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NW Minn. counties make innovative bet on recycling

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Recyclables are sorted on a belt.
Recyclables are sorted on a conveyor belt inside the Polk County solid waste facility in Fosston, Minn., last week.
Ann Arbor Miller for MPR News

Soda bottles, milk jugs and all kinds of plastic containers zip along a conveyor belt in a big warehouse just west of Fosston. As each item breaks a light beam, an optical scanner decides what kind of plastic it is, triggers a burst of air and blows the item onto another conveyor belt that carriers different kinds of plastic to individual storage bins. 

Each decision takes the machine a millisecond.

"For us to do this manually would probably take about 10 people, and they wouldn't be able to keep up," said Jon Steiner, who manages the whole operation as Polk County's environmental services administrator. "Machines don't get tired." 

When a truckload of garbage or recycling is dumped on the concrete floor of the Polk County Materials Recovery Facility, it starts a bouncing, spinning, sliding journey that ends with recyclable material neatly stored in bins and garbage reduced to ash in an incinerator.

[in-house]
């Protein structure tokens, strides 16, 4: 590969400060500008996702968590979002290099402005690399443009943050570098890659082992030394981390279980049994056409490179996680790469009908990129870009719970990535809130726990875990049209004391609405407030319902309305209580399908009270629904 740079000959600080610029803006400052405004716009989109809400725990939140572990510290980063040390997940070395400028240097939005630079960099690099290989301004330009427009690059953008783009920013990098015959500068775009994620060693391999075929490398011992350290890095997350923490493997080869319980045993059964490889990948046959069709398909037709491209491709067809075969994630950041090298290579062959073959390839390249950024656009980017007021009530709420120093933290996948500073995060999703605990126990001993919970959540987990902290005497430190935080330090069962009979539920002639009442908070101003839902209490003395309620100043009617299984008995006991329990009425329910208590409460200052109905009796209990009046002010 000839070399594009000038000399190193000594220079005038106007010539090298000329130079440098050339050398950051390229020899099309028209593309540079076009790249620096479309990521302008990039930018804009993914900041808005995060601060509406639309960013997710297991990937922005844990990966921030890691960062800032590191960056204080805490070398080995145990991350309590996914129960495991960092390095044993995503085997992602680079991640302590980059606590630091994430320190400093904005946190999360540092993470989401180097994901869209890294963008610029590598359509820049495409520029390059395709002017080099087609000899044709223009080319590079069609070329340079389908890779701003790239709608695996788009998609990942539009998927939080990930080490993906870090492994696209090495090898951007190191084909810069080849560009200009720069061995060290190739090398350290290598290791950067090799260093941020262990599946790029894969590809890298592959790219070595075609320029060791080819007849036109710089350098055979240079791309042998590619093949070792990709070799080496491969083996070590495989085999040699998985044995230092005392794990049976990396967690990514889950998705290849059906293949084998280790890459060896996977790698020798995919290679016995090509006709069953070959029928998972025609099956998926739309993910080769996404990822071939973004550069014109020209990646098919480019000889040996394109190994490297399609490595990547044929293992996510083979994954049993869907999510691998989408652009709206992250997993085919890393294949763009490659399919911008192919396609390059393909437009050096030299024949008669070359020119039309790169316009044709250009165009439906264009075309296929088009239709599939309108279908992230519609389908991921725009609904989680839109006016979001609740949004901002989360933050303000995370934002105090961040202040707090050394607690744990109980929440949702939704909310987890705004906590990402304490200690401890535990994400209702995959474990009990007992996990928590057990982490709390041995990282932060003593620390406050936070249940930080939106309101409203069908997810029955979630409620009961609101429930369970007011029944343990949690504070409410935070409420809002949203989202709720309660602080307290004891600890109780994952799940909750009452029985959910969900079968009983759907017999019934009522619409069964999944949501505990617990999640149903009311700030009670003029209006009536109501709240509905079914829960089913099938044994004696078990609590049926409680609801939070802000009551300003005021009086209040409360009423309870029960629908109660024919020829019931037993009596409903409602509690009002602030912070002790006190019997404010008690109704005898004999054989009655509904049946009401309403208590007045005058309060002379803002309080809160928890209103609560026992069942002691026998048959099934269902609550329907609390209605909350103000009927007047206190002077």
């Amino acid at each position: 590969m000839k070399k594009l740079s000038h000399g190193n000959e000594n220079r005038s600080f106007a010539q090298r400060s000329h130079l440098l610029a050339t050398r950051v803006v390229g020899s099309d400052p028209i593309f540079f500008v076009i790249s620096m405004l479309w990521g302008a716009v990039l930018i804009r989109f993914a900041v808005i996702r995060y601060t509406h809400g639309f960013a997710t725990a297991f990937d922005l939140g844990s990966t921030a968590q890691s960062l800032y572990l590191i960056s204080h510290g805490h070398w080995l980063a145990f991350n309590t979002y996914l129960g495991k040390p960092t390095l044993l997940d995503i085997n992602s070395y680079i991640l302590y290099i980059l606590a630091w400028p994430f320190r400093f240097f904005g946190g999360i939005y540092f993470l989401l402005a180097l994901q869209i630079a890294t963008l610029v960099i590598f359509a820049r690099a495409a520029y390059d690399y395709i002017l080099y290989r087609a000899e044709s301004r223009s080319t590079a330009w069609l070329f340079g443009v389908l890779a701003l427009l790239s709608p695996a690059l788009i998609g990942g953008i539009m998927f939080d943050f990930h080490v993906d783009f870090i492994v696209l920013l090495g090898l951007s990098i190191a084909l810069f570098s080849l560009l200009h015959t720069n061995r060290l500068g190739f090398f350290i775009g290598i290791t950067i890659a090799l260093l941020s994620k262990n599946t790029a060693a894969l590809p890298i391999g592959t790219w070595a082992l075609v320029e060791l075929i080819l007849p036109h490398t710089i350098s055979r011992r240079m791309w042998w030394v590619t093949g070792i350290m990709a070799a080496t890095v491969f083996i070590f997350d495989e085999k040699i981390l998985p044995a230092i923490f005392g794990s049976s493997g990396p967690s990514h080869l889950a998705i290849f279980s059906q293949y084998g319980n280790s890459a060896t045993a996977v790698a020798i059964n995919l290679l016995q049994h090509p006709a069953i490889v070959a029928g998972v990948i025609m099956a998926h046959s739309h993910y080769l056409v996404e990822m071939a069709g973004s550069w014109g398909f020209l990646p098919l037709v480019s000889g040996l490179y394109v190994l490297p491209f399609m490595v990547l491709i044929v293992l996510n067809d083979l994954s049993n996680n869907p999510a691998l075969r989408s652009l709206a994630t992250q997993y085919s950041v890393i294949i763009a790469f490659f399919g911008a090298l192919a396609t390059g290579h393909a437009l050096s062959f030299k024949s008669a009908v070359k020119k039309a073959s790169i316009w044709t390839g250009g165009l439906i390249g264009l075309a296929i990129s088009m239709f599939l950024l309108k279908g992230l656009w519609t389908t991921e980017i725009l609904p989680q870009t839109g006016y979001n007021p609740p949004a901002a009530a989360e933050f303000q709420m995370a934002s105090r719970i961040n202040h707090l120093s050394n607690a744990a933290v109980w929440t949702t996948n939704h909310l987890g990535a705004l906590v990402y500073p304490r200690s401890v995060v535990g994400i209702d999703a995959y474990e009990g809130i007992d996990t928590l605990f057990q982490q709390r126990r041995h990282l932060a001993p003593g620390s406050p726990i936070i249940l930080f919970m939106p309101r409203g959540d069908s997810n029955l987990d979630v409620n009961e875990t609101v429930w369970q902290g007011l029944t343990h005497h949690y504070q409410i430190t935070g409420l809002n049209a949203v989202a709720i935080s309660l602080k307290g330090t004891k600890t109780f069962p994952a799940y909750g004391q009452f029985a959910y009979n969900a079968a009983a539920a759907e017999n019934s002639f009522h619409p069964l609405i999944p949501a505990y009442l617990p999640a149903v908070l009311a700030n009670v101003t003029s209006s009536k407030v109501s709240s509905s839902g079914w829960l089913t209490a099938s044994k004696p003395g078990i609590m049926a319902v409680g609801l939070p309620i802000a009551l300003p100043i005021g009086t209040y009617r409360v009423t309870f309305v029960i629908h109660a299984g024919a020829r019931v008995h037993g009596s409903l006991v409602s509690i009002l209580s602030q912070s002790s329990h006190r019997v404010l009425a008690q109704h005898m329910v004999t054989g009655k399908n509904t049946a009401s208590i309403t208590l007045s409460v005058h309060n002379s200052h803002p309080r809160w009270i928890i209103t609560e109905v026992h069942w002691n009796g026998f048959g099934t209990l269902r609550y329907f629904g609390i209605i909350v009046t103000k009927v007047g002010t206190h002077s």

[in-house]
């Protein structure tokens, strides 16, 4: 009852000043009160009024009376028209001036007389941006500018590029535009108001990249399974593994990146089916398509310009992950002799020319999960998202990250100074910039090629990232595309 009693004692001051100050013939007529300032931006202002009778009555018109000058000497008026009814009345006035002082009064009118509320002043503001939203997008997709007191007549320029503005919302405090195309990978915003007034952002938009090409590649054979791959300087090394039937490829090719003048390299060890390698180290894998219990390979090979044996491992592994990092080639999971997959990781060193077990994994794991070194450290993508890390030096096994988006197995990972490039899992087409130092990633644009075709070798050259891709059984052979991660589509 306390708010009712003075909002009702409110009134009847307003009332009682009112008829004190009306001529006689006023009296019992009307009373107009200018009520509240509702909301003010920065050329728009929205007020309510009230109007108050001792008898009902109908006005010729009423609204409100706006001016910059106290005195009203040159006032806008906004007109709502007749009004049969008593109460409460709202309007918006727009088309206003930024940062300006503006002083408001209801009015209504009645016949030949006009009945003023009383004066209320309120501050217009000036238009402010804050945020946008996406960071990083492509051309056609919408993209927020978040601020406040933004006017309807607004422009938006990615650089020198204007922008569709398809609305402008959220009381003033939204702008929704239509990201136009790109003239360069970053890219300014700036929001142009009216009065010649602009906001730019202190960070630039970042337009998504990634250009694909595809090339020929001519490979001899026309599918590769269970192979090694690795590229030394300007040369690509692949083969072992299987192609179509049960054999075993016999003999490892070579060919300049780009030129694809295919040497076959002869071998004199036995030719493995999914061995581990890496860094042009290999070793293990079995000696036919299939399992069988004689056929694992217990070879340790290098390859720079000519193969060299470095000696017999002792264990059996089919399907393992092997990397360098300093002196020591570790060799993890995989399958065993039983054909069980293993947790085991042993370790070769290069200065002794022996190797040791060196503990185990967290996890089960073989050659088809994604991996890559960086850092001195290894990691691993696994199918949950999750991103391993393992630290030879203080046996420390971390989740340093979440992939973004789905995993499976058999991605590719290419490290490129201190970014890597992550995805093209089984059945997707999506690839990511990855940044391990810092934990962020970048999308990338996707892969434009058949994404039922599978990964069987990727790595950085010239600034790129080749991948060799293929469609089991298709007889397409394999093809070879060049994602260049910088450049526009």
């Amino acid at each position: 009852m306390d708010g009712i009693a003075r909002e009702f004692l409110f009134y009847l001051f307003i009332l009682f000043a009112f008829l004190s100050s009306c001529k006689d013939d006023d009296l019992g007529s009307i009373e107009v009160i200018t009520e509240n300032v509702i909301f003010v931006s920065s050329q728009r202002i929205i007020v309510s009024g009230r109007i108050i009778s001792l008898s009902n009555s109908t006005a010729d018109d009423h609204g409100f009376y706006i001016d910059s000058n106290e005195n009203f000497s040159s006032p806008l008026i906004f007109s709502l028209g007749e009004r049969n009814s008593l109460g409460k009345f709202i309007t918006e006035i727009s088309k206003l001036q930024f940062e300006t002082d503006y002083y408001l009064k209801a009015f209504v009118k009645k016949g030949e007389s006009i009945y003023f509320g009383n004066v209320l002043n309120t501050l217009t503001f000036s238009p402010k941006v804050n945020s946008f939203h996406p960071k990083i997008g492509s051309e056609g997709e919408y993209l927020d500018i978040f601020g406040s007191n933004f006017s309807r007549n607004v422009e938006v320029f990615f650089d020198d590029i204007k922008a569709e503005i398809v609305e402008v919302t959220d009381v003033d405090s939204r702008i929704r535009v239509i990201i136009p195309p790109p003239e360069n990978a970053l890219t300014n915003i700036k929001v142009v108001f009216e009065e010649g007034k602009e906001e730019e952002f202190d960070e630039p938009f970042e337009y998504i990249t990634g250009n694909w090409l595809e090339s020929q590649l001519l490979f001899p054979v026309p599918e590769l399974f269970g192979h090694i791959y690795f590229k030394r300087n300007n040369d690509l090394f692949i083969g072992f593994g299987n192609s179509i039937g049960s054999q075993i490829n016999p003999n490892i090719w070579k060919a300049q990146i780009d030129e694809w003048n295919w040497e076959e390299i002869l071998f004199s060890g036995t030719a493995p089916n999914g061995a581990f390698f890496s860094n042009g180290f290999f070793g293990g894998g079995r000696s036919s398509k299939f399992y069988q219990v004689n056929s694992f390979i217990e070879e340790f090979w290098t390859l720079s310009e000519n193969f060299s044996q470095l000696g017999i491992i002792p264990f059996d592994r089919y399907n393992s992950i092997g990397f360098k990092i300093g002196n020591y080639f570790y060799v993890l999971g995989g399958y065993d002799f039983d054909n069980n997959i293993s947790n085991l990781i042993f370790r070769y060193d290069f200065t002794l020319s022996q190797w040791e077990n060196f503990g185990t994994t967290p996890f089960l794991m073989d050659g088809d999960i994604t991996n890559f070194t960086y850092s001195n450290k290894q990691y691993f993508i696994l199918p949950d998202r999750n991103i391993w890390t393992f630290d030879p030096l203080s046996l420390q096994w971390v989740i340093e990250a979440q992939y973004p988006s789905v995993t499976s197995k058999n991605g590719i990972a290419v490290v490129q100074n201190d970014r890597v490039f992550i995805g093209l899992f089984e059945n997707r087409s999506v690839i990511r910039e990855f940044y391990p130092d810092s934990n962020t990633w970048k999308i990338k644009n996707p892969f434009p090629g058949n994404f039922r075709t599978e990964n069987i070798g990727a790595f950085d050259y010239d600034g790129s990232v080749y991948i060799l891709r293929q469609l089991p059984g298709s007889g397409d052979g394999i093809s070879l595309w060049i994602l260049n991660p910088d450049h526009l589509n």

Polk County's operation takes an innovative approach to dealing with trash. It handles refuse from five other counties, and in addition to sorting waste that residents have recycled, it also pulls recyclables out of waste they haven't, and turns garbage into energy. 

"Between what gets reused and what goes to market to be recycled, you're looking at about 20 to 25 percent of the material that comes in the door gets used again or recycled," said Steiner. 

It's one of a handful of similar collaboratives around the state, and the counties involved are betting it will be cheaper in the long term to recycle more — and then burn the remaining trash — rather than simply burying everything that's thrown away.

Recyclables are dumped into a pile at Polk County Solid Waste.
Recyclables are dumped into a pile at Polk County solid waste in Fosston.
Ann Arbor Miller for MPR News

A recent $8 million upgrade to the operation's equipment has allowed it to speed up its process and pull cans and plastic containers out of garbage. Steiner said it's the only facility in the state that uses the same equipment to sort recycling and garbage.